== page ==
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Celebrated by more than 20% of the entire world, the Chinese New Year is one of the most important and appreciated modern-day festivals. For the uninitiated, it’s a bit of an elusive holiday — it falls on a different date every year, zodiacs are somehow involved, you wear red underwear to stave off bad luck, and it’s preceded by a week of scrupulous spring cleaning. But if there’s one thing clear, it’s the importance of decorations. We’re talking lanterns, paper crafts, paintings, inspirational quotes, and even kumquat trees. Here’s our rundown on the most iconic Chinese New Year decorations and how to deck out your house like a local.

By tripsavvy

Chinese Red Lanterns

The most prevalent decorations during the Spring Festival (as it’s called locally) are red paper lanterns. They’re found both within homes and outside hanging on street lights, trees, and office buildings. As the story goes, the horrendous monster called Nián would terrorize villages every 365 days, and the red lanterns were set out to drive him away and all the bad luck that accompanied him. The Lantern Festival at the end of the celebrations is definitely a sight to behold.

By Pinterest | National Geographic

Door Couplets

In traditional Chinese poetry, couplets are one of the most common ways in which poems are structured. The requirements of a couplet are strict — both lines must have the same number of characters, the tone pattern of one line must be the inverse of the following line, and the meanings of the two lines must be related. ( During the New Year, couplets are brushed on doors like traditional Chinese calligraphy. They usually speak to themes surrounding the welcoming of spring, harmony, and prosperity.

By Pinterest

Paper Cuttings

Throughout the Spring Festival, many people spend hours meticulously creating paper cuttings. Usually created from a single piece of red paper, they carve intricate images of fish, peaches, dragons, grains, phoenixes, and more. When finished, they’re usually pasted on windows. The literal translation of chuang hua is ‘window flower.’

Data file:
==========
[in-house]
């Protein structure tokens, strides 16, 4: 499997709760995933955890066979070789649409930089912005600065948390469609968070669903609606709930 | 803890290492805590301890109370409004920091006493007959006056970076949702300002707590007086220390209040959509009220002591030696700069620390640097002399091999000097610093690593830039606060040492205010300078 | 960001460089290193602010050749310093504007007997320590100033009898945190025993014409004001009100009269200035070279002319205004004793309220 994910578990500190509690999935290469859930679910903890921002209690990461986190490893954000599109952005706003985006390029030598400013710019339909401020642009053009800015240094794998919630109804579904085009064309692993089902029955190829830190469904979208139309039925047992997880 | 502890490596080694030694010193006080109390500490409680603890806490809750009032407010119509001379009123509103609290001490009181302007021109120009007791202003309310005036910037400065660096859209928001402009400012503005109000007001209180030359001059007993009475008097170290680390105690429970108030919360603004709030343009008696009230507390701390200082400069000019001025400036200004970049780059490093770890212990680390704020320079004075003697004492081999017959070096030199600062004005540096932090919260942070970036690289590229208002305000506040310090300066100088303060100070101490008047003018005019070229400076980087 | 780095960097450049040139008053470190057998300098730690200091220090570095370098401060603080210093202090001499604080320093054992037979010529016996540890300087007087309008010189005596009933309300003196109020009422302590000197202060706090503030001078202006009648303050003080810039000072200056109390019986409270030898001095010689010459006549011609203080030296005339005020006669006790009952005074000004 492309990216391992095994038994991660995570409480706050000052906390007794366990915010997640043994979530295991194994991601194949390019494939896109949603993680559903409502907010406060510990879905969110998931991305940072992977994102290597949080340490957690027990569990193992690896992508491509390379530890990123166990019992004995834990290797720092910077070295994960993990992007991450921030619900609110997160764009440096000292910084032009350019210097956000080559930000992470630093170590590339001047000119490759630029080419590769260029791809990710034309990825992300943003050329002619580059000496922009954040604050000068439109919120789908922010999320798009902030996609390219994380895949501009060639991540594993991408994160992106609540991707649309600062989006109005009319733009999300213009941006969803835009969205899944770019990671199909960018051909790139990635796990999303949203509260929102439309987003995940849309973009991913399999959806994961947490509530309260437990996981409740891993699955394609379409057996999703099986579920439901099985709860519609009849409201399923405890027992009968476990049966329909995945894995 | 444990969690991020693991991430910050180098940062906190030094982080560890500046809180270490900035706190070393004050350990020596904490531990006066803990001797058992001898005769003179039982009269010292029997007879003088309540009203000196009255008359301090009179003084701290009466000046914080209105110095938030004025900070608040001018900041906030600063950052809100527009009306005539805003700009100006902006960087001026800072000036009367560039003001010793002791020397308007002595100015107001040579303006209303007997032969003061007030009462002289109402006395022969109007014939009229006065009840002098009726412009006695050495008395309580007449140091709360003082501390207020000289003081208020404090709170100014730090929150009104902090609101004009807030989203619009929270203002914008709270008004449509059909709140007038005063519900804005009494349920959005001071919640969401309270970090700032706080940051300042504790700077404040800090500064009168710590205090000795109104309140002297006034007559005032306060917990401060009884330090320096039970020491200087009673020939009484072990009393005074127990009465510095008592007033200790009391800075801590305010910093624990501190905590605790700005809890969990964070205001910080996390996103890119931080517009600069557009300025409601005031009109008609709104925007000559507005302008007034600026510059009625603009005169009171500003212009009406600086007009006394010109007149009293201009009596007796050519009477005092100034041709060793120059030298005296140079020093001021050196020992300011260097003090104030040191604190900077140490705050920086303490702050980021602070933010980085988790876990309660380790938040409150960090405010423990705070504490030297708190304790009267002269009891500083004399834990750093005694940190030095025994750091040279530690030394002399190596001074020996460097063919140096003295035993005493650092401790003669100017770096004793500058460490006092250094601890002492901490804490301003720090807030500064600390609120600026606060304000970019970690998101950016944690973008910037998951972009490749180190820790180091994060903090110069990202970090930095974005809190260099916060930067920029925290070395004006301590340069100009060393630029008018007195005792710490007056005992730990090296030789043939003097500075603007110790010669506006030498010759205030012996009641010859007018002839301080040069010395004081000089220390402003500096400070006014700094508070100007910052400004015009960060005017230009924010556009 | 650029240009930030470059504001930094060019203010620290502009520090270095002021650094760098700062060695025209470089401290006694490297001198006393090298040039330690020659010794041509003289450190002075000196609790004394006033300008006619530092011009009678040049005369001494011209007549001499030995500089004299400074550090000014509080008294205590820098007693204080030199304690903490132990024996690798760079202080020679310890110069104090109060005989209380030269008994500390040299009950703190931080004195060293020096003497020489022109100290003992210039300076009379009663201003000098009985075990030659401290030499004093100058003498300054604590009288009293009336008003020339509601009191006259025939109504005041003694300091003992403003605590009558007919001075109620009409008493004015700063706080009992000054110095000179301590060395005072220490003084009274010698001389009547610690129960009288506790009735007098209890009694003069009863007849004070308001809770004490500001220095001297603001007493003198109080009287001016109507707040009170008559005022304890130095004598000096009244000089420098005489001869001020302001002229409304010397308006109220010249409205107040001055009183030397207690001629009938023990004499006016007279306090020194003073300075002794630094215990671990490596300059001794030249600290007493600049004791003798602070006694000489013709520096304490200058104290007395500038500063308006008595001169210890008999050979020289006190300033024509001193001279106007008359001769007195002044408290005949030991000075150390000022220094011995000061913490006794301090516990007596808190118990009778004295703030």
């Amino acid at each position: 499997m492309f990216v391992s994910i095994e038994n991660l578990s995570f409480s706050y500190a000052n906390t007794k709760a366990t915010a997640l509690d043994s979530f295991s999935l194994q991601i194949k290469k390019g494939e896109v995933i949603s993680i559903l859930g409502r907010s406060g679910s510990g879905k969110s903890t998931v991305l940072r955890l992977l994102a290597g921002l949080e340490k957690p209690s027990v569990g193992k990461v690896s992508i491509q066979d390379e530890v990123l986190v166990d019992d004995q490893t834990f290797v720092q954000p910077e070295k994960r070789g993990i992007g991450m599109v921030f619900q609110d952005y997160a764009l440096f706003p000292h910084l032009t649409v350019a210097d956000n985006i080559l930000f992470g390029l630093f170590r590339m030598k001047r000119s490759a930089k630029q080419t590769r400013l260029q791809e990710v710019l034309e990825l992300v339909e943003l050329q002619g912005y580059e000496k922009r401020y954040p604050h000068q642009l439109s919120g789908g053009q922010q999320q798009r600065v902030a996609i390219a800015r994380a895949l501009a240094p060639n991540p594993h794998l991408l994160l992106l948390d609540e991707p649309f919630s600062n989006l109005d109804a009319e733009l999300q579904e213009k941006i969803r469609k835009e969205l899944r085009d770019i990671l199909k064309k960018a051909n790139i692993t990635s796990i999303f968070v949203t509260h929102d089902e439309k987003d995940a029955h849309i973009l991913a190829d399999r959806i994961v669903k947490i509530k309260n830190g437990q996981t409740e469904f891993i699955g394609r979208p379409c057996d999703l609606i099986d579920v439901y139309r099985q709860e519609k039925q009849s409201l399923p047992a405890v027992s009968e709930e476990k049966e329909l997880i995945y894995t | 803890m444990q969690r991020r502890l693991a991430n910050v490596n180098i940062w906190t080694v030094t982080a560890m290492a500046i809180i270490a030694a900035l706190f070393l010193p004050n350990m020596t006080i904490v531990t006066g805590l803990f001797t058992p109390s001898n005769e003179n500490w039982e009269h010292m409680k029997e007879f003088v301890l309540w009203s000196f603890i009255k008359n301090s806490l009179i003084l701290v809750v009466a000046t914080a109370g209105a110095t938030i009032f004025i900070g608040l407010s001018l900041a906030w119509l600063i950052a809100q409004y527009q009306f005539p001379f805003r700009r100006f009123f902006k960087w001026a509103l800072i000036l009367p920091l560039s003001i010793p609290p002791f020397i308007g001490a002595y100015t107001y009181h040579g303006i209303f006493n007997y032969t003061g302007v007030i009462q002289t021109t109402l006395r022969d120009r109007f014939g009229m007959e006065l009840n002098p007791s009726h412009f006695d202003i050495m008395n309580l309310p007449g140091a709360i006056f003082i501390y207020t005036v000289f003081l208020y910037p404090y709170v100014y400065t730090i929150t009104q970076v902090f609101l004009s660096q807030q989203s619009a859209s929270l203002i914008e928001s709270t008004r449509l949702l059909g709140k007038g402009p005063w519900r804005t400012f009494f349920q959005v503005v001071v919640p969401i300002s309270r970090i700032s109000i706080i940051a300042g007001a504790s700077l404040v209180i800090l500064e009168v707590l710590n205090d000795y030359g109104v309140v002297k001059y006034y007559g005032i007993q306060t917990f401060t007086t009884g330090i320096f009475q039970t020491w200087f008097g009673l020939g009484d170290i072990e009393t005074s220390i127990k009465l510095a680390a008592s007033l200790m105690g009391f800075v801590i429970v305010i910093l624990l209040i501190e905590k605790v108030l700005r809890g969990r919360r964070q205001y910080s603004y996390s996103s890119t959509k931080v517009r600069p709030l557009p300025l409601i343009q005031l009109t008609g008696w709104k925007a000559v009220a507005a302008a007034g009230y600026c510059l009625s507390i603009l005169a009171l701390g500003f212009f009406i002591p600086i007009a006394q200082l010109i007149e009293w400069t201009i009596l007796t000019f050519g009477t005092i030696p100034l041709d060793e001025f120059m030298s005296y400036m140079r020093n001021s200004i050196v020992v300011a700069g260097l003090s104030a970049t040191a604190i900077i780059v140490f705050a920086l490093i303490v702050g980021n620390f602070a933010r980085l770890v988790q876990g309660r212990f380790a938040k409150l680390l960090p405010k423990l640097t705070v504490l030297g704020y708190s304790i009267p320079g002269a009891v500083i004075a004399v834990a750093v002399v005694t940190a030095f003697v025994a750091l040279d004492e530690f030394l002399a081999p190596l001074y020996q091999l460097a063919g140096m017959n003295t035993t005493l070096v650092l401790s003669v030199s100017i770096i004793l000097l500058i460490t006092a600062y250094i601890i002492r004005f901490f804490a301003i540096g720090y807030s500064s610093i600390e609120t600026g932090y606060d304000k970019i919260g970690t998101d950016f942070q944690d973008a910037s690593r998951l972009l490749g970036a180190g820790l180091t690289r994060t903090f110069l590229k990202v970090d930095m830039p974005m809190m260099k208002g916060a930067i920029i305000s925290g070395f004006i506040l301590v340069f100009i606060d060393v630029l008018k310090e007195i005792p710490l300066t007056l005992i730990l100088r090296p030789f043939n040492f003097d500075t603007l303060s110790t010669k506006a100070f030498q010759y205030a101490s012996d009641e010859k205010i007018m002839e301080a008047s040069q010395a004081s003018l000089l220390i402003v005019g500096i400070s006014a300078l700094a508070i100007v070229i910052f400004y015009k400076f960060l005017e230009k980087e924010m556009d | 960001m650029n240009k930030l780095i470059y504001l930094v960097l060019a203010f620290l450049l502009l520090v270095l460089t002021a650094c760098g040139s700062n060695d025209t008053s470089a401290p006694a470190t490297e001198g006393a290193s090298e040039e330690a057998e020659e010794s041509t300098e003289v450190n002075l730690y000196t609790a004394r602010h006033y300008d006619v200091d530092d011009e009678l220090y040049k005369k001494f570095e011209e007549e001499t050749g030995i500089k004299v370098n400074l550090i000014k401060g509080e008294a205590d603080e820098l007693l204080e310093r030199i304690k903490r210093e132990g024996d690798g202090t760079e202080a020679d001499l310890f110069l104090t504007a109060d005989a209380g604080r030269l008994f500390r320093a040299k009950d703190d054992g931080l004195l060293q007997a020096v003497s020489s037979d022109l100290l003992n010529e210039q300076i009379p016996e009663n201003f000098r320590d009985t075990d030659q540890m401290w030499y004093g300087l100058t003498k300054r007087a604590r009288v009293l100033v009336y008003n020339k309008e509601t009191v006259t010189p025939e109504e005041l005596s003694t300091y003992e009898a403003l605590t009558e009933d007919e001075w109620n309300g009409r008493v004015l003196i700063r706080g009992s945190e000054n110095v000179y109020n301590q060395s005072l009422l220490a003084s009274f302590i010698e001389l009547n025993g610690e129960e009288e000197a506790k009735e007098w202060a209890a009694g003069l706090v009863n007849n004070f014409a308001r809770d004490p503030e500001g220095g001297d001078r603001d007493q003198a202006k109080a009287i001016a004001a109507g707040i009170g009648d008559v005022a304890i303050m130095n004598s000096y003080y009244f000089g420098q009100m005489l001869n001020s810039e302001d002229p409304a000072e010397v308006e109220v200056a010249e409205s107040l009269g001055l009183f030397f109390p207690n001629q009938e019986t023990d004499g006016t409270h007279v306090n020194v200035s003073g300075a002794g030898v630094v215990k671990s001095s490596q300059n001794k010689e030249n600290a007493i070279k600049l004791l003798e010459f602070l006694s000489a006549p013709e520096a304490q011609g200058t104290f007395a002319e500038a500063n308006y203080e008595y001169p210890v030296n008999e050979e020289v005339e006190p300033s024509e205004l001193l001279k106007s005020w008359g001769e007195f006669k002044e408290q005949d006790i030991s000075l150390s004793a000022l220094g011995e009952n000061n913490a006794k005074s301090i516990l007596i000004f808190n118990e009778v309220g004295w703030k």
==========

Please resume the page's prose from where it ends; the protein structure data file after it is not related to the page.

By Wikipedia

Kumquat Trees

The English name kumquat actually comes from the Cantonese pronunciation of gam kwat, which translates to ‘golden tangerine.’ Along with red, gold is one of the most important colors associated with the Chinese New Year, as it represents wealth and prosperity. People often buy a few of these auspicious plants to stash around the house and use for making delicious desserts. Speaking of desserts, China, Vietnam, and Korea are home to some of the Top 5 Cities for Asian Food.

By La Jolla Mom


Another very important decoration central to Chinese New Year is the paintings. Usually minimalist and done with wood-based watermark, they’re known for their bright colors and their representation of different gods. Often, they’re painted next to each other are different doors.


It’s safe to say that the Spring Festival isn’t a spring festival without fresh flowers. Chinese, Korean, and Vietnamese cultures really focus on the timing as well. Flowers that bloom precisely on the day of the new year are especially lucky. The most common flowers are usually cherry, plum blossoms, pussy willows, peach blossoms, and orchids. If a flower festival tickles your fancy, be sure to consider Feria de las Flores: Medellin Festival of Flowers Event Guide.

By MingSing

The Year’s Zodiac Symbol

Each Chinese New Year centralizes on one of the 12 zodiac signs, and families around the world find a way to incorporate that sign into decorations in any way they can. 2018 was the year of the dog, and 2019 is the year of the pig. If you’re looking to celebrate like a local, decorate your home with some symbolic images of this year’s zodiac.

Chinese Knots

In traditional Chinese cultures, knots have a long history as an integral part of traditions. Historians have discovered that prior to written language, many cultures used different knots to convey messages. Today, lovers often give knots as a symbol of commitment and dedication. They’re also used as a part of the New Year decorations to signify good luck.

By Tickikids


Don’t think that Chinese New Year celebrations are limited to quaint little paper-folding activities you can do with your grandma. Firecrackers are involved. Many people actually make the fireworks themselves and then set them off throughout the season.

By Swain Destinations

Banners and Scrolls

If nothing else, you’re going to find some banners and scrolls positioned on the walls of many homes and businesses throughout the New Year festivities. Usually of the red and gold variety, these scrolls have characters that range from prosperity to good fortune. Follow this step-by-step guide to make your own good luck banner to hang at the entrance of your residence.

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